Watch your tone

The idea that it’s “not what you say, but the way that you say it” has been around for a long time now.  So why is “Tone of voice” invariably the least well written part of any creative brief?

There’s a delicious irony that the section that’s supposed to be all about personality usually turns out to be a charisma-free zone.  The same old descriptors abound (“confident”, “positive”, “down-to-earth”, “trustworthy”, “contemporary”, “fun”, “empowering”, “optimistic”).  Words that nobody can argue with, but that do nothing to inspire creatives or give brands a unique voice.

In contrast, I was always proud of our definition of Hovis, as being all about “grit and goosebumps”.  These words were incredibly evocative: they immediately conjured up a world of cobbled streets and coal mines, spirited kids with scabby knees and snottery noses, faded posters on gable ends and decaying hilltop farms.  They brought to mind other creative influences too, like Kes, This is England and the beginning of Great Expectations.  But perhaps most of all, they were words I hadn’t seen on a brief before: least of all together.

Thinking about this, I think we should all dig around for a new vocabulary for our briefs.  Banning the words listed above would be a start.  But why not go one step further and try to use qualities that feel plain wrong?  After all, it’s often a personality’s flaws that make them interesting and cherished (e.g. Amy Winehouse’s vulnerability, Jack Dee’s pessimism, David Mitchell’s priggishness or Sir Alex Ferguson’s grumpiness).  Likewise, it’s often a negative quality that gives a brand a uniquely appealing tone of voice (e.g. Ronseal’s bluntness, Pot Noodles’ filthiness or Blackcurrant Tango’s belligerence.)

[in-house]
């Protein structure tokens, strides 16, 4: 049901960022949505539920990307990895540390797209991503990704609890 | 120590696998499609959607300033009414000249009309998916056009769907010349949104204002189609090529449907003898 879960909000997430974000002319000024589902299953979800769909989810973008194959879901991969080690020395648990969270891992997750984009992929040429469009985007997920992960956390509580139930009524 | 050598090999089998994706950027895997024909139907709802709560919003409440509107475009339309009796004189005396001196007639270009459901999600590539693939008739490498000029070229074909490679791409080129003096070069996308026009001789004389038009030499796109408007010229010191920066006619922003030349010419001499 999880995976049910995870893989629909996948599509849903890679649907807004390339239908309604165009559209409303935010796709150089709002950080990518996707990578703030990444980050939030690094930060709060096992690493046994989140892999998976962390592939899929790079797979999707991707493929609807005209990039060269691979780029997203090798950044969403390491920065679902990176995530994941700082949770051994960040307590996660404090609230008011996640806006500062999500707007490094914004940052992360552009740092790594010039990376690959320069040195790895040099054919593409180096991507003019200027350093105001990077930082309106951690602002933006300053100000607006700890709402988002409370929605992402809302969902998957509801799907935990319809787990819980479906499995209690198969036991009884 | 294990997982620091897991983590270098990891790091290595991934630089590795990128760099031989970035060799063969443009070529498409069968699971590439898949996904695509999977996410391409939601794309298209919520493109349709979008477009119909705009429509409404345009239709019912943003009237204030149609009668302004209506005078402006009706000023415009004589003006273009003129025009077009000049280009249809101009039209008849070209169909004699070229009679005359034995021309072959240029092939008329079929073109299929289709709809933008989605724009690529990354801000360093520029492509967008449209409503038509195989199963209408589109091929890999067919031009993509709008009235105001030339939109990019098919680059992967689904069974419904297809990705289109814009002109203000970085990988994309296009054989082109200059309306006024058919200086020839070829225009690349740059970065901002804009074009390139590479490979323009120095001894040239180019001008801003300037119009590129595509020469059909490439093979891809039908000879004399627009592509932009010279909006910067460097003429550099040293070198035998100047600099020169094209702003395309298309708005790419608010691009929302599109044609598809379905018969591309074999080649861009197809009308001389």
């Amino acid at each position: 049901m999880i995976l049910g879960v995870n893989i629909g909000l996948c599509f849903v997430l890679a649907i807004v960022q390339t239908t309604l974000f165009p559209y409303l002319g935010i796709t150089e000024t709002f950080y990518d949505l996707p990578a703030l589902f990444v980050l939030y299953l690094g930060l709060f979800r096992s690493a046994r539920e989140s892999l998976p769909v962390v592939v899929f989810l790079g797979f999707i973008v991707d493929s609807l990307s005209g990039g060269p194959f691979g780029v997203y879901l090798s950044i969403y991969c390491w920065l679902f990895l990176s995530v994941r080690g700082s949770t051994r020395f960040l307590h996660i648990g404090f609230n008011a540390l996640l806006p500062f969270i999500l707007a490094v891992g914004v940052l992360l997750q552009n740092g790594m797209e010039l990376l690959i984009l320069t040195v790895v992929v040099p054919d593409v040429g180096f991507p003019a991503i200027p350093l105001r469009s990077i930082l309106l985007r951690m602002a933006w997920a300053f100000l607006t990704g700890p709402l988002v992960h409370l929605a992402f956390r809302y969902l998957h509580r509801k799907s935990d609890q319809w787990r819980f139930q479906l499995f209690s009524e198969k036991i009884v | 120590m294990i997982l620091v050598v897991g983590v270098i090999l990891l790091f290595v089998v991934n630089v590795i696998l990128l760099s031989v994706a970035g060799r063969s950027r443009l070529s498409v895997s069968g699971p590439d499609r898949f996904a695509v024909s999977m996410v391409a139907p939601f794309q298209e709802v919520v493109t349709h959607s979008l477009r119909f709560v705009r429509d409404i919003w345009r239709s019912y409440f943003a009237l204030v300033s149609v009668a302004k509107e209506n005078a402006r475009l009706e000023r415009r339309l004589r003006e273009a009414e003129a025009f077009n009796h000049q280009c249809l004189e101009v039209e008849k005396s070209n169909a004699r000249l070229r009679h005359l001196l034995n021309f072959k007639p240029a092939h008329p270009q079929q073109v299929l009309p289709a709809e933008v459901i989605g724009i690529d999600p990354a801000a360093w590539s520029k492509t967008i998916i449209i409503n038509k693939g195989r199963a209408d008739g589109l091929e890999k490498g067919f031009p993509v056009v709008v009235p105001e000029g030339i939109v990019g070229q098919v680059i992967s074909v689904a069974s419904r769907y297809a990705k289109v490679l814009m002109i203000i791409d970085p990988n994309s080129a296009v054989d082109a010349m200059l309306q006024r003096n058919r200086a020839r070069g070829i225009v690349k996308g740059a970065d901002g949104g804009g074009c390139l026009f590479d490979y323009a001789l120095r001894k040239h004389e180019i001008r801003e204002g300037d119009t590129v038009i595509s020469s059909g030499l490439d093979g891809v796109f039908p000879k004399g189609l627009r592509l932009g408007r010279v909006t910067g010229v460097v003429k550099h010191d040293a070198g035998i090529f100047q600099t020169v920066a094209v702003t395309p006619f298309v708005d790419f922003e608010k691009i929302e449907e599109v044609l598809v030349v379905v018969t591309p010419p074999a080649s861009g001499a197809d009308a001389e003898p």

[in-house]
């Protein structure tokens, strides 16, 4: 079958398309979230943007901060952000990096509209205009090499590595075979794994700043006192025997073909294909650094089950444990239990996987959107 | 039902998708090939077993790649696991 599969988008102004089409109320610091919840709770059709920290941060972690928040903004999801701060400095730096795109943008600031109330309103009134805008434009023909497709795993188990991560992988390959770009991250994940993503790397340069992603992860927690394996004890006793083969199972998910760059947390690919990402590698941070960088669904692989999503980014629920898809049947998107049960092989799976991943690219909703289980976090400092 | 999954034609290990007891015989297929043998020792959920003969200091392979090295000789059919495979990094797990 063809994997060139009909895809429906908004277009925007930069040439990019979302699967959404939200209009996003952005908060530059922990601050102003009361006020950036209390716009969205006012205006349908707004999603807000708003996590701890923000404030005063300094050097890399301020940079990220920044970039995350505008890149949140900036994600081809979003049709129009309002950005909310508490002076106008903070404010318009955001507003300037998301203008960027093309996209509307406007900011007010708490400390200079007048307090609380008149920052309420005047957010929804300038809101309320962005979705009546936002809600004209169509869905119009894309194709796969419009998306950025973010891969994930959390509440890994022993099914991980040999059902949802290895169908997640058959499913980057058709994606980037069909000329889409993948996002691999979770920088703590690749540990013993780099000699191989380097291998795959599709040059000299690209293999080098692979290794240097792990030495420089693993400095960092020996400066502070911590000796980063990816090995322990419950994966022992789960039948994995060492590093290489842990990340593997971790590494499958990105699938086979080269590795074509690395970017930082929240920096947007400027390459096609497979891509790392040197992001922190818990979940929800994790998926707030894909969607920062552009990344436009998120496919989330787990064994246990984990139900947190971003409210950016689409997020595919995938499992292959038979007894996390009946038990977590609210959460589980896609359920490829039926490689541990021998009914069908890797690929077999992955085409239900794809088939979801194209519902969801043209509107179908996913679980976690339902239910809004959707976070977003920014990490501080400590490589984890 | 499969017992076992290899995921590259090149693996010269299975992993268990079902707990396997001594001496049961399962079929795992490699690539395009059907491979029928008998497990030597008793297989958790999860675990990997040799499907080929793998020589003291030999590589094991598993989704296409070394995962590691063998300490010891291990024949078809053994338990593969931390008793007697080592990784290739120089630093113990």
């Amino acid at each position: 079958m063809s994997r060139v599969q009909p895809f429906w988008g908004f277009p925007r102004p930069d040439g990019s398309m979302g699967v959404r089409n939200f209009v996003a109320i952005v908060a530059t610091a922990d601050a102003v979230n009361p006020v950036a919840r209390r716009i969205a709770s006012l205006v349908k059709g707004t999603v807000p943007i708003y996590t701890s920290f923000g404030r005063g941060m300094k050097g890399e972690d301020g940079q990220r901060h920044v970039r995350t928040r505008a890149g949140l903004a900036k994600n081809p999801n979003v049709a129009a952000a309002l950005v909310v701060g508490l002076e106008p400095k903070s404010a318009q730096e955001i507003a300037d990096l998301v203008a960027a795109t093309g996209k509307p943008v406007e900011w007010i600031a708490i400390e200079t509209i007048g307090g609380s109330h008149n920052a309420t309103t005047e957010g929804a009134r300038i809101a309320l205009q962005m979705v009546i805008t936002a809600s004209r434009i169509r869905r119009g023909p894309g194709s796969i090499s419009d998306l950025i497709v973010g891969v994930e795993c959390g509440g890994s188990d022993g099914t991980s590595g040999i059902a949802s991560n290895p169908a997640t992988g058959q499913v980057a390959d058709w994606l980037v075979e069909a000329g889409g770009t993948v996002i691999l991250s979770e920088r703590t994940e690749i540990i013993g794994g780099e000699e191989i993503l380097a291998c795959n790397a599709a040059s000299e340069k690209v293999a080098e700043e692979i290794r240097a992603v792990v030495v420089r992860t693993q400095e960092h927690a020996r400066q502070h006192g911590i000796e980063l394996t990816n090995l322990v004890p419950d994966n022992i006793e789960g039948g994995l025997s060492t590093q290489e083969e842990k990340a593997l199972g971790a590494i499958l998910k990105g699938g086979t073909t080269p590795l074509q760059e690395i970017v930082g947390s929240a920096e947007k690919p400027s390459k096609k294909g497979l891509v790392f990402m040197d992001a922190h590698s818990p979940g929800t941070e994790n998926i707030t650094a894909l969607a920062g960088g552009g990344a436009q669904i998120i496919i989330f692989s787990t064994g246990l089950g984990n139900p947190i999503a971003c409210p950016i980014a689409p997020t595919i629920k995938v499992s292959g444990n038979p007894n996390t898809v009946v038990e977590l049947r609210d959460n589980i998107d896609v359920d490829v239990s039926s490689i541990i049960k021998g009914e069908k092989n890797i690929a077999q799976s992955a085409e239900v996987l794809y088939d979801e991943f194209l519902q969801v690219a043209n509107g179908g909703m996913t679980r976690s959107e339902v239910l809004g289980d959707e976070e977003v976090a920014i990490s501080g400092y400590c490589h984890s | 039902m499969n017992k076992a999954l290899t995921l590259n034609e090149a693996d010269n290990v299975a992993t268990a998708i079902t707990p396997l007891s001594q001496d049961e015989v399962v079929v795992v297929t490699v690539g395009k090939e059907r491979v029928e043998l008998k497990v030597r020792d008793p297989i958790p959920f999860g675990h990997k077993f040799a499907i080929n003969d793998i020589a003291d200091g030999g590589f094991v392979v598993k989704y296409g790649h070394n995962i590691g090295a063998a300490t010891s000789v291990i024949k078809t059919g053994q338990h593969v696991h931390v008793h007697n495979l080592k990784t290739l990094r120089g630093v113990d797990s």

If Honda can make “Hate” loveable and Three can make “Silly” smart, then it suggests that there is scope for much more variety in this area.

I look forward to seeing all your sad, disturbing, pompous, arrogant, amateurish, shy, lurid, dumbass, ludicrous, sleepy, cowardly, cruel, flirtatious, bitchy, pervy work….

  • Kat Thomas

    Human and warm. Every single time. May as well say generic and flaccid.

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